Category Archives: critical thinking

#CdnELTchat Summary for June 1, 2021 Self Directed Professional Development with Anna Bartosik

Image Source: #CdnELTChat Team

Post by Jennifer Chow

#CdnELTchat was happy to have Anna Bartosik (@ambartosik) share her expertise on Self-Directed Professional Development (SDPD) on June 1. Anna is an English language teacher at George Brown College, instructional designer, and PhD Candidate at OISE. Her research is in self-directed professional development in digital networks. Learn more by reading her blog: https://annabartosik.wordpress.com/.

Before we started our discussion, we had a moment of silence to mourn and remember the #215children in Kamloops. #CdnELTchat is also taking time to reflect and plan a future chat with #teslONchat later this month to talk about what we need to do in order to move forward with the 94 Calls To Action from the Truth and Reconciliation Commission, and work for #Reconciliation.

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#CdnELTchat and #teslONchat Summary with Guest moderator JPB Gerald: Decentring Whiteness in #ELT

Decentring Whiteness in #ELT
Guest Moderator, JPB Gerald
Image Source: #CdnELTChat Team

Post by Tanya Cowie, Jennifer Chow and Bonnie Nicholas

On May 11, the #CdnELTchat team, along with #teslONchat, welcomed JPB Gerald (@JPBGerald) as our special guest moderator for a live chat on the topic of Decentring Whiteness in #ELT. JPB Gerald is a doctoral candidate in Instructional Leadership. His scholarship focuses on language teaching, racism, and whiteness. Learn more at jpbgerald.com or by listening to the podcast, UnstandardizedE. We can also recommend his article in the BC Teal Journal, Worth the Risk: Decentring Whiteness in English Language Teaching, as well as his most recent co-authored piece (with @ScottStillar and @Vijay_Ramjattan) in Language Magazine, After Whiteness.

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Symbolic New Materialism: From Theory to Practice

A Brief Introduction to New Materialism

The interconnectedness of two people's stories symbolized through this unique artwork
Image source: www.bigstockphoto.com

Consider how much time instructors and students spend in front of electronic screens and how essential technology has become within the last eight months. Meetings and lessons delivered via Zoom and other online platforms are the new normal. Given the challenging times that we are facing including new approaches to learning, living, and overcoming adversity, the idea of new materialism is gaining momentum.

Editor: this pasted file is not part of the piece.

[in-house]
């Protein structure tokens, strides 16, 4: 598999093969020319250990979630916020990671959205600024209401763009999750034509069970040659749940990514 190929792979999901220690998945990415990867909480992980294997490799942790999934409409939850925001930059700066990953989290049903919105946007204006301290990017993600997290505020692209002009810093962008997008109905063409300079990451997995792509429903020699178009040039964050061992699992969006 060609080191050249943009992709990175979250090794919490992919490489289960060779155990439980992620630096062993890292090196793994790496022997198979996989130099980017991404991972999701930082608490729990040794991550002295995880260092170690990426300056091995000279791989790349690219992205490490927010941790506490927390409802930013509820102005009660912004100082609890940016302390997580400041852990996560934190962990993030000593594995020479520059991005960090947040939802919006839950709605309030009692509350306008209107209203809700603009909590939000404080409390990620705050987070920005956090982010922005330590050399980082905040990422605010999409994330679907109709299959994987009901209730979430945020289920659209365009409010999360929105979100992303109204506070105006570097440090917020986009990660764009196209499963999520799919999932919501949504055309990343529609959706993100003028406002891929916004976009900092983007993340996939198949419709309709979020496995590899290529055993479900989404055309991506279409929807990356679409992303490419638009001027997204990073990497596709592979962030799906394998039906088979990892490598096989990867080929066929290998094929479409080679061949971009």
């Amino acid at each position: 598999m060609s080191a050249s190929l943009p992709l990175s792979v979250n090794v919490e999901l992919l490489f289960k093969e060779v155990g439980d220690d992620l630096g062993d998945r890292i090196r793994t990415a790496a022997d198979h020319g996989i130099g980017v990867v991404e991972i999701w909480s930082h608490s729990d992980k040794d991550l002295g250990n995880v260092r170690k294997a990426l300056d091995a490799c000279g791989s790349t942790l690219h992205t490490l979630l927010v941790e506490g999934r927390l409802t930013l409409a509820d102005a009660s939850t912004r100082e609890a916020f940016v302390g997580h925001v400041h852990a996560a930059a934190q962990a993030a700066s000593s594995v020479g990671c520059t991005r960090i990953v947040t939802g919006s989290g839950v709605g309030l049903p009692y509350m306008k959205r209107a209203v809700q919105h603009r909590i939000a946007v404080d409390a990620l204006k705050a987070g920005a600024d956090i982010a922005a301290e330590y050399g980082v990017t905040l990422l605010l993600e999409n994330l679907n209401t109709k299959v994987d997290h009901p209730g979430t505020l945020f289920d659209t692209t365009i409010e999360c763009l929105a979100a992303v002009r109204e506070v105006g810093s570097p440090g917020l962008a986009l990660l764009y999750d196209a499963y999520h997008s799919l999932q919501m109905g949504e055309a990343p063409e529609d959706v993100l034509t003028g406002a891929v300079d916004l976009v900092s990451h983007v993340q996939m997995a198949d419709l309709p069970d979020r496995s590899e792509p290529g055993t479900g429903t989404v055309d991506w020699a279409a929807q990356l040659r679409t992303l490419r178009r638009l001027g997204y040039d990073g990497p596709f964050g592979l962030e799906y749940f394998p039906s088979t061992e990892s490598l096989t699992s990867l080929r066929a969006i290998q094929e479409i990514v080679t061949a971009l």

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How to Approach Creative Writing!

Writing is an art, and art is supposed to be creative. But how come there’s a course called “Creative Writing?” How is this different from any conventional “Writing Course?” To be even more specific, should we have a course called – Creative Writing – in ESL, or can a conventional “Writing Course” do the job?

As an ESL teacher, I think that in the world of language pedagogy every piece of writing should be creative and therefore whether the course is called “Writing” or “Creative Writing,” creativity is an inherent part.

In this article, I’d like to share with you what happens when I teach a Writing course, which to me is no different than a Creative Writing course.

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Noticing – An Essential Tool for L2 Acquisition – Part 2 of 2

Dictionary definition of word. macro photography. close up. object.
image source: www.bigstockphoto.com

Noticing theory in the context of cognitive linguistics seems to offer an interesting insight into the processes accompanying second language acquisition focusing on the problems of attention, awareness and memory. “Noticing” – despite disagreements in defining the term – seems to function as a gateway into these processes in Richard Schmidt’s (1995) deliberations. An ESL instructor “in the field,” might have burning questions such as these: How is noticing initiated? Is it totally subjective and personalized, or does it have some regularities that could be exploited in the classroom? If the latter is true, then what are the stimulants? How can one effectively manage the process of transforming “comprehensible input” into “noticed intake”? 

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Even more creativity in the classroom

Inspiration

At the recent TESL Toronto’s T4T mini conference at York University, I was inspired to take 4C integration into my instruction to a new level.  Specifically, I was spurred on by James Papple and Tabitha Lewis’s session called Connections to Learning through Makerspaces. They provided a myriad of potential activities that extend and enhance learning beyond what is expected in a language learning class.  Tabitha and Jim highlighted resources that are available through the Brock University’s Makerspace room.

Makerspaces Technologies

In Brock’s Makerspace, learning opportunities include tools to create high quality audio, shoot and edit digital video, create and edit images, print 3D models, create moving LEGO structures, scan objects into digital 3D models, cut materials with lasers, interact with virtual reality, record video against a green screen, control a Sphere ball with a smartphone app, build robots, paint 3D objects, and more. 

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